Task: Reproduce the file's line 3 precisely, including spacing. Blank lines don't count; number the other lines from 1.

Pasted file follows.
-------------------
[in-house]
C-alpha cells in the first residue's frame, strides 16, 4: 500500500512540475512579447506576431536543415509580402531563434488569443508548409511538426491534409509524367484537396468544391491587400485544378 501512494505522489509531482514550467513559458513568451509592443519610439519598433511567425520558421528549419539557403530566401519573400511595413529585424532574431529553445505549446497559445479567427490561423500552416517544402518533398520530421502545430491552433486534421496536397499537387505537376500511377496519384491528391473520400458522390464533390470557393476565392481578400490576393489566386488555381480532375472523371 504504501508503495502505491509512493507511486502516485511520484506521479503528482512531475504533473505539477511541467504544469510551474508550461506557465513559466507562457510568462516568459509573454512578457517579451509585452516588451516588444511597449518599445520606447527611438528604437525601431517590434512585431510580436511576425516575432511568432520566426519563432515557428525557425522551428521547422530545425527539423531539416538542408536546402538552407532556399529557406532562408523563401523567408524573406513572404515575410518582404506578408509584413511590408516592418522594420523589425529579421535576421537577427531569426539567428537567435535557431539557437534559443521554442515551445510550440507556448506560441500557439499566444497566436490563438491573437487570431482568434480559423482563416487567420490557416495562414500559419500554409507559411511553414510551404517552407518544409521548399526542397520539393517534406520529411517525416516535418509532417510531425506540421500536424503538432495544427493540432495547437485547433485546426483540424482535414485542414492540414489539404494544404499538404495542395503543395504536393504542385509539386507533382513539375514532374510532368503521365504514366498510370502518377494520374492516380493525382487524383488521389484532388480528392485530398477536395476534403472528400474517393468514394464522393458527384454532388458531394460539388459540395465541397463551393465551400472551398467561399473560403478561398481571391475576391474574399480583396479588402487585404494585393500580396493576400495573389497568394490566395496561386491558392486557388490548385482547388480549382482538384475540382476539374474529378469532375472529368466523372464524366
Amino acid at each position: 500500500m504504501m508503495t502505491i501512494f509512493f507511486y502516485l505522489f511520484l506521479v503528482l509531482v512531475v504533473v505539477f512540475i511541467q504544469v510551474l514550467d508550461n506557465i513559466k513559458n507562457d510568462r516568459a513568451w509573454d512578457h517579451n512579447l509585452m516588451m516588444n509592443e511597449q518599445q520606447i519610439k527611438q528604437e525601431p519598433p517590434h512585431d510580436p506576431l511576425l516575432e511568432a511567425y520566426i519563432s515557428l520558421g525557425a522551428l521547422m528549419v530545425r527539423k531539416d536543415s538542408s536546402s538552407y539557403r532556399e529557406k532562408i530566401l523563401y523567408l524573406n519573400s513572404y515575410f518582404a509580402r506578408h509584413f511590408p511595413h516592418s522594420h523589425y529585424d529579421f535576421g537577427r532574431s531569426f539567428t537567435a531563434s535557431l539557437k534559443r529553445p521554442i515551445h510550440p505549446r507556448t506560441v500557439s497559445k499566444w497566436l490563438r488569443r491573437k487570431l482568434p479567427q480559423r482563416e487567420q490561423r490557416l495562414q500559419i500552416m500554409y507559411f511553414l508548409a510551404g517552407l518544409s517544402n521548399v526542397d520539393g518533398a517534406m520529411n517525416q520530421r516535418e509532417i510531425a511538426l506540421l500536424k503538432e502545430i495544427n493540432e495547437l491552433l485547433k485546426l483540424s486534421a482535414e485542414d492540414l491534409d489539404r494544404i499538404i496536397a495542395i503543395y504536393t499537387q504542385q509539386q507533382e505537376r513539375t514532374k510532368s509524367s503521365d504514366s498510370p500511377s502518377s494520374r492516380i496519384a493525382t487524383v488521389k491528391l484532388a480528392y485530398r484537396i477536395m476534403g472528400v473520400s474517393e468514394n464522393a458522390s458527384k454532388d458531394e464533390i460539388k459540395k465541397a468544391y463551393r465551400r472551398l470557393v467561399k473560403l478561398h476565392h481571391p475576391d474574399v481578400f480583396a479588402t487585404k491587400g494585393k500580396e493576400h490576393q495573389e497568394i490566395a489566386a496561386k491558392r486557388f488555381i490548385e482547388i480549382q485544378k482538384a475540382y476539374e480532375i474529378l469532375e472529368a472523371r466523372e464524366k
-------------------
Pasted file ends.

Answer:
Amino acid at each position: 500500500m504504501m508503495t502505491i501512494f509512493f507511486y502516485l505522489f511520484l506521479v503528482l509531482v512531475v504533473v505539477f512540475i511541467q504544469v510551474l514550467d508550461n506557465i513559466k513559458n507562457d510568462r516568459a513568451w509573454d512578457h517579451n512579447l509585452m516588451m516588444n509592443e511597449q518599445q520606447i519610439k527611438q528604437e525601431p519598433p517590434h512585431d510580436p506576431l511576425l516575432e511568432a511567425y520566426i519563432s515557428l520558421g525557425a522551428l521547422m528549419v530545425r527539423k531539416d536543415s538542408s536546402s538552407y539557403r532556399e529557406k532562408i530566401l523563401y523567408l524573406n519573400s513572404y515575410f518582404a509580402r506578408h509584413f511590408p511595413h516592418s522594420h523589425y529585424d529579421f535576421g537577427r532574431s531569426f539567428t537567435a531563434s535557431l539557437k534559443r529553445p521554442i515551445h510550440p505549446r507556448t506560441v500557439s497559445k499566444w497566436l490563438r488569443r491573437k487570431l482568434p479567427q480559423r482563416e487567420q490561423r490557416l495562414q500559419i500552416m500554409y507559411f511553414l508548409a510551404g517552407l518544409s517544402n521548399v526542397d520539393g518533398a517534406m520529411n517525416q520530421r516535418e509532417i510531425a511538426l506540421l500536424k503538432e502545430i495544427n493540432e495547437l491552433l485547433k485546426l483540424s486534421a482535414e485542414d492540414l491534409d489539404r494544404i499538404i496536397a495542395i503543395y504536393t499537387q504542385q509539386q507533382e505537376r513539375t514532374k510532368s509524367s503521365d504514366s498510370p500511377s502518377s494520374r492516380i496519384a493525382t487524383v488521389k491528391l484532388a480528392y485530398r484537396i477536395m476534403g472528400v473520400s474517393e468514394n464522393a458522390s458527384k454532388d458531394e464533390i460539388k459540395k465541397a468544391y463551393r465551400r472551398l470557393v467561399k473560403l478561398h476565392h481571391p475576391d474574399v481578400f480583396a479588402t487585404k491587400g494585393k500580396e493576400h490576393q495573389e497568394i490566395a489566386a496561386k491558392r486557388f488555381i490548385e482547388i480549382q485544378k482538384a475540382y476539374e480532375i474529378l469532375e472529368a472523371r466523372e464524366k